Log4j: Questions and Considerations for Companies and Their Vendors

Log4j: Questions and Considerations for Companies and Their Vendors


As highlighted in our December 10, 2021, article, the Apache Log4j vulnerability is garnering significant attention throughout the public and private sectors. There are reportedly upwards of 100 million devices and servers affected by the security flaw. The software has broad use in a variety of consumer and enterprise services, websites and applications, as well as in operational technology products. The exploit is said to be easy to mimic and install; there are apparently already online instructions and sample code enabling would-be malign actors, too.

According to a recent statement from the Director of the Department of Homeland Security’s Cybersecurity and Infrastructure Security Agency (CISA), there has been “active, widespread exploitation” of the identified vulnerability. This is consistent with media reports that ransomware threat actors—as well as advanced persistent threat (APT) groups with links to the governments of Iran, Turkey, North Korea and China—are exploiting the flaw. CISA has deemed the vulnerability critical, directed all civilian federal agencies to “urgently patch or remediate” it and “signal[ed]” that non-federal partners follow suit.1 The FBI is requesting that Log4j victims report to its Internet Crime Complaint Center (IC3.gov) as much information as possible to assist the FBI and CISA in determining prioritization for outreach.

In Depth

The situation continues to develop rapidly, with Apache issuing two additional Log4j-related Common Vulnerabilities and Exposures (CVE) disclosures and releasing two updates on December 13 and 17, 2021. Companies that updated Log4j to versions 2.15.0 and/or 2.16.0 will need to immediately implement version 2.17.0, as the prior versions are no longer deemed secure.

Additionally, threat actors are developing new methods to evade the original mitigation techniques deployed at the network level. Companies are advised to continue monitoring the situation in the coming weeks and months as new patches are released—both for Log4j and applications that incorporate Log4j—and additional exploit signatures become available for web application firewalls (WAFs), intrusion prevention and detection systems (IPS/IDS) and endpoint protection software.

The risk from Log4j is not limited to a company’s own systems and networks. Companies should look beyond their own environments to assess whether, and to what extent, their vendors and their vendors’ vendors are using the Apache Log4j library, prioritizing those vendors with access to company systems and data. The following are some initial considerations and issues that a company might explore with its vendors (and of itself if not already done):

  • Whether the vendor has conducted a vulnerability assessment to identify if they have potentially been impacted by Log4j (including the vendor’s systems and their software products or services, as well as those of their vendors);
  • Whether the vendor uses Log4j in any way in its systems or software products;
  • If the vendor uses Log4j, whether it has made the required patches and updates and/or completed other recommended remediation measures to address the vulnerability in their systems and software products;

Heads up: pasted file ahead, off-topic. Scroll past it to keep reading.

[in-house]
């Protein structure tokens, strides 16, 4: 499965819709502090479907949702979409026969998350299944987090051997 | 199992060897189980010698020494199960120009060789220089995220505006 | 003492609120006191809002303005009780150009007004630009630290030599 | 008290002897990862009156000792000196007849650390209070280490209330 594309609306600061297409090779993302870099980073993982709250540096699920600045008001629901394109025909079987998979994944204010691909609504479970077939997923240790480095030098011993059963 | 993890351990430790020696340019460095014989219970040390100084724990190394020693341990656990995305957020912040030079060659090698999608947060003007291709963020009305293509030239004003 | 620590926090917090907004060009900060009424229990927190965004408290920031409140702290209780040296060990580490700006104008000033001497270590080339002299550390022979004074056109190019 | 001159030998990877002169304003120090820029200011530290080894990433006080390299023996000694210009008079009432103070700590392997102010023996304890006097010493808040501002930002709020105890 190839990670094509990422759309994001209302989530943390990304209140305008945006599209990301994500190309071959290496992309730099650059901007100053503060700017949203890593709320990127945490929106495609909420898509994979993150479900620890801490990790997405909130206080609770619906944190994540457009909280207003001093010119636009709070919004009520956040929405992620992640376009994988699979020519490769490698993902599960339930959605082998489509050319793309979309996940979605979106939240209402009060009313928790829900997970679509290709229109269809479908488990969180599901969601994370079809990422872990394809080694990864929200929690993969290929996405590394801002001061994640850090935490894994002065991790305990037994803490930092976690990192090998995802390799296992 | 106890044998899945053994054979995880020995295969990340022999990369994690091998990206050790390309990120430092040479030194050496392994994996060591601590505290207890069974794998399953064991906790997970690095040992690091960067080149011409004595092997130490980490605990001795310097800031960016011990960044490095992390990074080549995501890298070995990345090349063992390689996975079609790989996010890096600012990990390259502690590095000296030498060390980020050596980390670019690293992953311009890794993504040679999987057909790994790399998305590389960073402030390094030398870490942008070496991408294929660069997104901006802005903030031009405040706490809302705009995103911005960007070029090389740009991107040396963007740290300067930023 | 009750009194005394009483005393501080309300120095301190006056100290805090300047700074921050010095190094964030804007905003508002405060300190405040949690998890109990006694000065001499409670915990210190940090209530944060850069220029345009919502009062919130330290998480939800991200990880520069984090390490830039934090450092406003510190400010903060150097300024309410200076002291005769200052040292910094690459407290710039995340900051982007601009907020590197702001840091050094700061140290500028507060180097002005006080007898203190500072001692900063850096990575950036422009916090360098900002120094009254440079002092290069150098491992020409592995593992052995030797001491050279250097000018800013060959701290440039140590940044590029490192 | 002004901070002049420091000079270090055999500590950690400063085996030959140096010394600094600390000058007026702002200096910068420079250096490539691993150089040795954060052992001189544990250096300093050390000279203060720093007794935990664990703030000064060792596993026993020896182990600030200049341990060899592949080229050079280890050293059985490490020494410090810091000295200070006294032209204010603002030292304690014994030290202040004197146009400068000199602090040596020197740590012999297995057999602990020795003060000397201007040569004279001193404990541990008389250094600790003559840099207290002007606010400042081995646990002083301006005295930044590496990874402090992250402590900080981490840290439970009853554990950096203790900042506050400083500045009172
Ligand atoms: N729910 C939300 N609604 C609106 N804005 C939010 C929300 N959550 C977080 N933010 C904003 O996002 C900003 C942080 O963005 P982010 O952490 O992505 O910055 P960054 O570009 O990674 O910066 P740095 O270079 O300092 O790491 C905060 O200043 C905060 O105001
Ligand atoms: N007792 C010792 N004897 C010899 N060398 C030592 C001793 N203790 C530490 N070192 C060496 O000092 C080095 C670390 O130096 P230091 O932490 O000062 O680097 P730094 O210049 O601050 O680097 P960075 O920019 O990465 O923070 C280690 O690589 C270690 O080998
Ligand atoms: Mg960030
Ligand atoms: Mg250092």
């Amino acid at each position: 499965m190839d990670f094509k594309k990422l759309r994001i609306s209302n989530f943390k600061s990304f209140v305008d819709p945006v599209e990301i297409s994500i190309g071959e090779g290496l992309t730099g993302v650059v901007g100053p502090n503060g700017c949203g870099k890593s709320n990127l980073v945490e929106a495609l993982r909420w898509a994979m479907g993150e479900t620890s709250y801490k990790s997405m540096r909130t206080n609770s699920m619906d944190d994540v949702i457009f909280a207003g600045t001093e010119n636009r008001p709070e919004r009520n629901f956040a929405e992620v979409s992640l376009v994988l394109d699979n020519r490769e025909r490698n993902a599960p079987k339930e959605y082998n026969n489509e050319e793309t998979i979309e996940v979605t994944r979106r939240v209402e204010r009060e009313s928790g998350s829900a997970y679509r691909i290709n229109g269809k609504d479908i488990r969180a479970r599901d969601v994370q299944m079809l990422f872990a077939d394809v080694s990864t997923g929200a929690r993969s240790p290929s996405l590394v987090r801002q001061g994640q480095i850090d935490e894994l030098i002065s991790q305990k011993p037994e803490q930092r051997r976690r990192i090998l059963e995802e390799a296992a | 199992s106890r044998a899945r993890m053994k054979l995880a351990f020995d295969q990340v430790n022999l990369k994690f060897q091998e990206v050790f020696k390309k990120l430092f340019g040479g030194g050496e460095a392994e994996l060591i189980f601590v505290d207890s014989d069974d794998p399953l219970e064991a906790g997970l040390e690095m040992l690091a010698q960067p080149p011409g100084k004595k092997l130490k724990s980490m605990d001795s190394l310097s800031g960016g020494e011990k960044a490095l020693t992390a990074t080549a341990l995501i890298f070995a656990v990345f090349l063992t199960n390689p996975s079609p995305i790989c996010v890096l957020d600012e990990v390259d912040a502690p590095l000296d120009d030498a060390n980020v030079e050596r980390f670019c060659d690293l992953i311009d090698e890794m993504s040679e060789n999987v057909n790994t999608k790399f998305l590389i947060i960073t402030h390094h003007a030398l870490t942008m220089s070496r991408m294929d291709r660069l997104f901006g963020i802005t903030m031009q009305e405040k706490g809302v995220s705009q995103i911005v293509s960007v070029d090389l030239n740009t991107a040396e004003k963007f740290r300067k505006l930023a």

• If the vendor uses Log4j, a description of the controls it has implemented to mitigate additional risk posed by this vulnerability;
  • Whether the vendor is conducting daily (if not more frequently) searches of the regularly updated lists of known vulnerable vendors and applications (e.g., https://github.com/NCSC-NL/log4shell/tree/main/software) to identify whether the vendor uses any of those vulnerable vendors or applications;
  • Whether the vendor has discovered any indicators of compromise (IoCs) related to Log4j within their environment or the environment of their vendors; and
  • Whether the vendor has a point of contact who can answer additional questions.

The questions above are intended to provide companies with considerations for itself and conversations with vendors, as well as to assist vendors with the inquires they are likely to receive. Unfortunately, the types of vendors a company should consider querying may be quite broad; these vendors may include a company’s cloud providers, software product providers, managed service providers, outsourcing vendors, and practically anyone with access to a company’s networks, systems or data. Seemingly small devices (e.g., IoT devices like network printers and cameras) may be in scope for this review.

Companies also should consider engaging forensics experts to help track down and validate the answers to these questions and monitor their systems over the coming days, weeks and months as more becomes known about the pace and characteristics of this threat. Additional patching may be required for Log4j and applications that use this popular library as security researchers test the latest versions for additional vulnerabilities. The scrutiny is not just limited to Log4j; security researchers, and likely threat actors, are reportedly turning to other popular open-source products to test them for vulnerabilities.

As the latest developments show, the full impact of the Log4j vulnerability has yet to be determined. Organizations, regardless of size and sector, need to remain on guard, vigilant in their remediation, and prepared for potential exploits within their own environments and throughout their supply chains.

1 CISA has created an Apache Log4J Vulnerability Guidance webpage and is maintaining a community-sourced GitHub repository that provides a list of publicly available information and vendor-supplied advisories regarding the Log4j vulnerability.